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Waynesboro brick sidewalk project progressing slowly

September 02, 2009|By JENNIFER FITCH

WAYNESBORO, Pa. -- Workers are putting the finishing touches on brick sidewalks in the first phase of a $525,000 Main Street revitalization project.

Crews for the phase between Potomac Street and the alley next to Susquehanna Bank put sand between new bricks and sprayed them, Borough Engineer Kevin Grubbs said. Parking meters will be re-installed soon, he said.

"That'll be open for parking before the weekend," Grubbs said.

The borough council authorized GRC General Contractor Inc., of Waynesboro, in mid-July to start replacing concrete sidewalks with brick on Main Street from Walnut Street to Cleveland Avenue. A Pennsylvania Department of Community and Economic Development grant will pay for most of the work.

"Everything's moving smoothly, but not as quickly as we would've liked," Grubbs told the borough council at its meeting Wednesday.

Demolition has prepared the south side of Main Street from Potomac Street to Cleveland Avenue for bricks. It also prepared the section of Main Street from Walnut Street to an alley on the south side.

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Property owners were asked to sign legal releases for their section of sidewalk not in the borough right of way. On Wednesday, M&T Bank's requested stipulations provoked some of the council members.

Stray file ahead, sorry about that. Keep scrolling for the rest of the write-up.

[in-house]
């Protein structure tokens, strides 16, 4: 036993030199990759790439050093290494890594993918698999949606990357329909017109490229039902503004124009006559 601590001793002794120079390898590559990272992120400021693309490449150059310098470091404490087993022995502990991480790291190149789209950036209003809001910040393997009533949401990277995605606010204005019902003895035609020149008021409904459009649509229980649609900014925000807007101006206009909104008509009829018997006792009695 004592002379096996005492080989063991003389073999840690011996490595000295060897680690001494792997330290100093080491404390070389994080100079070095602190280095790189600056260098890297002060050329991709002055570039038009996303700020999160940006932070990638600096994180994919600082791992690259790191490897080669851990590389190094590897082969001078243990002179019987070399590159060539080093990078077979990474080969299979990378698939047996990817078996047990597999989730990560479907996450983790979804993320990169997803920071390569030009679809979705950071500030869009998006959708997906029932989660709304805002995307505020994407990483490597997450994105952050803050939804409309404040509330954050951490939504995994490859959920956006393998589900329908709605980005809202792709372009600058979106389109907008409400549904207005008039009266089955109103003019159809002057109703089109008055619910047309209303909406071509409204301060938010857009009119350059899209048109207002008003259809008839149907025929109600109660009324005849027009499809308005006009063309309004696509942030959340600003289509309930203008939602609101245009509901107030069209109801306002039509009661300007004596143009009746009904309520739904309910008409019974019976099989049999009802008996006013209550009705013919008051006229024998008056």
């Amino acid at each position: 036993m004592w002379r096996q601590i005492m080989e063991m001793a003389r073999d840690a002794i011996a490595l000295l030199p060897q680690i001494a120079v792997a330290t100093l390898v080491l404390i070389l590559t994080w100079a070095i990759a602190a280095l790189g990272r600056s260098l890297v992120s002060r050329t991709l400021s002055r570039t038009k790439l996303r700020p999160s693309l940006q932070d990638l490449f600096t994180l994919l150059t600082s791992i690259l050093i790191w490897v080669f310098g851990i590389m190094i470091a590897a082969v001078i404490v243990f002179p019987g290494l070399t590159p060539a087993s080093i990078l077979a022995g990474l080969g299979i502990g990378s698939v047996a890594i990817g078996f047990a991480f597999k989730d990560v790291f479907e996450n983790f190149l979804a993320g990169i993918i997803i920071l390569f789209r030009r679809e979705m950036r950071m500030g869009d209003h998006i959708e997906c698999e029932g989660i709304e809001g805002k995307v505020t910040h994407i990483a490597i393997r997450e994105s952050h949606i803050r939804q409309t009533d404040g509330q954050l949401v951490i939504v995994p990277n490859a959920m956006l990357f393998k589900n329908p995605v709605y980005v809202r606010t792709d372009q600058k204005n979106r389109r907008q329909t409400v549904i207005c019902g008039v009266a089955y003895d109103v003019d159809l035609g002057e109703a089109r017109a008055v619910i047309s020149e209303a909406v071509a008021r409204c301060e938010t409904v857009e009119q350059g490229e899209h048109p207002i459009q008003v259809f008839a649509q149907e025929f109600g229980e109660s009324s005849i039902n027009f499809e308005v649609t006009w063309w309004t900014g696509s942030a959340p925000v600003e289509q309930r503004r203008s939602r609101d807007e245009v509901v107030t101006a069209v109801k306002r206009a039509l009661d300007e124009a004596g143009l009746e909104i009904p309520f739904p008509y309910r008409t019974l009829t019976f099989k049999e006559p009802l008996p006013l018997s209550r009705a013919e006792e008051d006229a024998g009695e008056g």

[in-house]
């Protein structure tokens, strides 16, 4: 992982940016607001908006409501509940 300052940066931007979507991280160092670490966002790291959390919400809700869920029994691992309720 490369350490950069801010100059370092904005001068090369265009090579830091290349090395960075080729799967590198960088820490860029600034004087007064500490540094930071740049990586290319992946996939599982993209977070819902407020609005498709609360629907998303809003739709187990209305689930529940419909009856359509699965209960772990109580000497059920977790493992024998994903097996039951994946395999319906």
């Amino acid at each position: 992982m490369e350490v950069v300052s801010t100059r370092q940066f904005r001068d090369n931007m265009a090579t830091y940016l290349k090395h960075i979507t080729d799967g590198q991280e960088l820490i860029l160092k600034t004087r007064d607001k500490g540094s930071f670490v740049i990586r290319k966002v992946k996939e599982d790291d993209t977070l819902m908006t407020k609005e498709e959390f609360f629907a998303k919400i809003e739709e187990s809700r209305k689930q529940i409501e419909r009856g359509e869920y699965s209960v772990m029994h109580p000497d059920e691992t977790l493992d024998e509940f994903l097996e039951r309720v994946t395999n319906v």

The council voted 5-1 to reject the bank's comments and not extend the bricks to the business's entrances. The letter to the bank will indicate the council is "disappointed."

Voting in favor were Ronnie Martin, Ben Greenawalt, Jason Stains, C. Harold Mumma and Charles "Chip" McCammon. Voting against the decision was Craig Newcomer.

Grubbs said no trees have been removed thus far for the sidewalk project. He asked the council to consider whether they want to continue putting mulch around the trees or switch to stone.

In other business, council members agreed to ask the Pennsylvania Department of Transportation to restore a four-way stop for the traffic signals at the intersection of East Main Street and Second Street/Mickley Avenue. Plans for traffic light synchronization would've given pedestrians seven seconds with a walk signal, followed by 15 seconds of a flashing no-walk signal.

The council wants all traffic to stop at the intersection for pedestrians due to its proximity to the Waynesboro Area YMCA and three schools. The concerns were partially validated by an Aug. 20 pedestrian accident at the intersection.

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